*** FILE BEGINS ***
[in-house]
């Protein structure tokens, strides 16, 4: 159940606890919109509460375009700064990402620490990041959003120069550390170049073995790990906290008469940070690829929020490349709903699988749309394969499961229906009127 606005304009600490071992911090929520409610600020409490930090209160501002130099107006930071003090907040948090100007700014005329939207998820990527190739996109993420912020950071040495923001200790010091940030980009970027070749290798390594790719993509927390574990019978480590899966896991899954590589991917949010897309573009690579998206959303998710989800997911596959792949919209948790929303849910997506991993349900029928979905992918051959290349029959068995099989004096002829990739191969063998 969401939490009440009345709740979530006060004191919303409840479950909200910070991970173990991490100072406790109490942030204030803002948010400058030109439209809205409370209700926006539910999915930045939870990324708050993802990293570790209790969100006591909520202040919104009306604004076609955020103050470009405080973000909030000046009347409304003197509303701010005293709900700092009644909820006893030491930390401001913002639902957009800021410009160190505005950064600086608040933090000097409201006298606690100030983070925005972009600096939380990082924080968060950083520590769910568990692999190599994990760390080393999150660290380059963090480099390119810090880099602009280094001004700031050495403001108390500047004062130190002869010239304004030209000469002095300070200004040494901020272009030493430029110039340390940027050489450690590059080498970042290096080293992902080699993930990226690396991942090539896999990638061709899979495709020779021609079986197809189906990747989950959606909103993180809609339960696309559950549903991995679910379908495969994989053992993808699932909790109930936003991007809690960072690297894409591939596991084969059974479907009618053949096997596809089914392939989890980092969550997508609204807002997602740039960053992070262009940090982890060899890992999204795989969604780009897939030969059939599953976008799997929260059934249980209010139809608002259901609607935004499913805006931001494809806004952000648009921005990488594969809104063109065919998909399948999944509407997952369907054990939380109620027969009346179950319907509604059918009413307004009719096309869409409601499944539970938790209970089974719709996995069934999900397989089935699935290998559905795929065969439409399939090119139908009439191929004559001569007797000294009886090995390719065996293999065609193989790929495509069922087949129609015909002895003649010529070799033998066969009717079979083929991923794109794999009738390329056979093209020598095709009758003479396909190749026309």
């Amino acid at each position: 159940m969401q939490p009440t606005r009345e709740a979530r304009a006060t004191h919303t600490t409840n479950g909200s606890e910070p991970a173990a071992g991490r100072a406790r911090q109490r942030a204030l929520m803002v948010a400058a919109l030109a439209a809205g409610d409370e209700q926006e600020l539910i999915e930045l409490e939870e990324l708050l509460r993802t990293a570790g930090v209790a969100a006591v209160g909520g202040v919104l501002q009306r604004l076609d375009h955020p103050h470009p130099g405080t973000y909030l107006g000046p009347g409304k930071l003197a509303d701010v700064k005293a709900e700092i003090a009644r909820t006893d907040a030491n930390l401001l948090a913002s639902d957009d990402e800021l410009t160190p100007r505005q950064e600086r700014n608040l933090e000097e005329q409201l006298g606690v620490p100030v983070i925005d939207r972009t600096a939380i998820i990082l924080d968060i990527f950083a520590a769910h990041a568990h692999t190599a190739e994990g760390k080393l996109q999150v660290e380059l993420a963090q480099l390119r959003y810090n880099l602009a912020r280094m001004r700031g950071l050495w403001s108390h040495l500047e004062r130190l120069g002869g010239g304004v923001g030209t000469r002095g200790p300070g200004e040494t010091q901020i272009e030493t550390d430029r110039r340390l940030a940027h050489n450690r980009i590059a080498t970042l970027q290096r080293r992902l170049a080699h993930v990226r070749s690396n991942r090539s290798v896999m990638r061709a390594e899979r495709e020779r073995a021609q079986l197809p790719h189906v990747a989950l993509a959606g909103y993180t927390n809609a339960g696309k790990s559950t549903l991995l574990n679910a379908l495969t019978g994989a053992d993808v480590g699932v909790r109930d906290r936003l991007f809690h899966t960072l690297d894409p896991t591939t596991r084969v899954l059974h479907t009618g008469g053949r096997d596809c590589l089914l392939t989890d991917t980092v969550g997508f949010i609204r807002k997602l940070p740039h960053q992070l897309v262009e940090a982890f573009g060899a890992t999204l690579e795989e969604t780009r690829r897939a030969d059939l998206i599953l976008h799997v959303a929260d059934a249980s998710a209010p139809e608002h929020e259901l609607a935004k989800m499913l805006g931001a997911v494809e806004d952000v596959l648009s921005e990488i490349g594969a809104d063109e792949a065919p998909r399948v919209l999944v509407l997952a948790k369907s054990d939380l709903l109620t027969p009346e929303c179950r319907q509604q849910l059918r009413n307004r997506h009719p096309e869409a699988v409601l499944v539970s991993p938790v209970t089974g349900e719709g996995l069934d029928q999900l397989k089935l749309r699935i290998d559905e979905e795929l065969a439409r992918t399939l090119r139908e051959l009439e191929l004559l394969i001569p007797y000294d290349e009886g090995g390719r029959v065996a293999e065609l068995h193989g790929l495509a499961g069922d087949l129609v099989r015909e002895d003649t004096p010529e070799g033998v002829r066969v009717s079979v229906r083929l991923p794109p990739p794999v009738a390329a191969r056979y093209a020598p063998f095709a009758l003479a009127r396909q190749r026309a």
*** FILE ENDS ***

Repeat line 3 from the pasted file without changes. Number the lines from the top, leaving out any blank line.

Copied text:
């Amino acid at each position: 159940m969401q939490p009440t606005r009345e709740a979530r304009a006060t004191h919303t600490t409840n479950g909200s606890e910070p991970a173990a071992g991490r100072a406790r911090q109490r942030a204030l929520m803002v948010a400058a919109l030109a439209a809205g409610d409370e209700q926006e600020l539910i999915e930045l409490e939870e990324l708050l509460r993802t990293a570790g930090v209790a969100a006591v209160g909520g202040v919104l501002q009306r604004l076609d375009h955020p103050h470009p130099g405080t973000y909030l107006g000046p009347g409304k930071l003197a509303d701010v700064k005293a709900e700092i003090a009644r909820t006893d907040a030491n930390l401001l948090a913002s639902d957009d990402e800021l410009t160190p100007r505005q950064e600086r700014n608040l933090e000097e005329q409201l006298g606690v620490p100030v983070i925005d939207r972009t600096a939380i998820i990082l924080d968060i990527f950083a520590a769910h990041a568990h692999t190599a190739e994990g760390k080393l996109q999150v660290e380059l993420a963090q480099l390119r959003y810090n880099l602009a912020r280094m001004r700031g950071l050495w403001s108390h040495l500047e004062r130190l120069g002869g010239g304004v923001g030209t000469r002095g200790p300070g200004e040494t010091q901020i272009e030493t550390d430029r110039r340390l940030a940027h050489n450690r980009i590059a080498t970042l970027q290096r080293r992902l170049a080699h993930v990226r070749s690396n991942r090539s290798v896999m990638r061709a390594e899979r495709e020779r073995a021609q079986l197809p790719h189906v990747a989950l993509a959606g909103y993180t927390n809609a339960g696309k790990s559950t549903l991995l574990n679910a379908l495969t019978g994989a053992d993808v480590g699932v909790r109930d906290r936003l991007f809690h899966t960072l690297d894409p896991t591939t596991r084969v899954l059974h479907t009618g008469g053949r096997d596809c590589l089914l392939t989890d991917t980092v969550g997508f949010i609204r807002k997602l940070p740039h960053q992070l897309v262009e940090a982890f573009g060899a890992t999204l690579e795989e969604t780009r690829r897939a030969d059939l998206i599953l976008h799997v959303a929260d059934a249980s998710a209010p139809e608002h929020e259901l609607a935004k989800m499913l805006g931001a997911v494809e806004d952000v596959l648009s921005e990488i490349g594969a809104d063109e792949a065919p998909r399948v919209l999944v509407l997952a948790k369907s054990d939380l709903l109620t027969p009346e929303c179950r319907q509604q849910l059918r009413n307004r997506h009719p096309e869409a699988v409601l499944v539970s991993p938790v209970t089974g349900e719709g996995l069934d029928q999900l397989k089935l749309r699935i290998d559905e979905e795929l065969a439409r992918t399939l090119r139908e051959l009439e191929l004559l394969i001569p007797y000294d290349e009886g090995g390719r029959v065996a293999e065609l068995h193989g790929l495509a499961g069922d087949l129609v099989r015909e002895d003649t004096p010529e070799g033998v002829r066969v009717s079979v229906r083929l991923p794109p990739p794999v009738a390329a191969r056979y093209a020598p063998f095709a009758l003479a009127r396909q190749r026309a």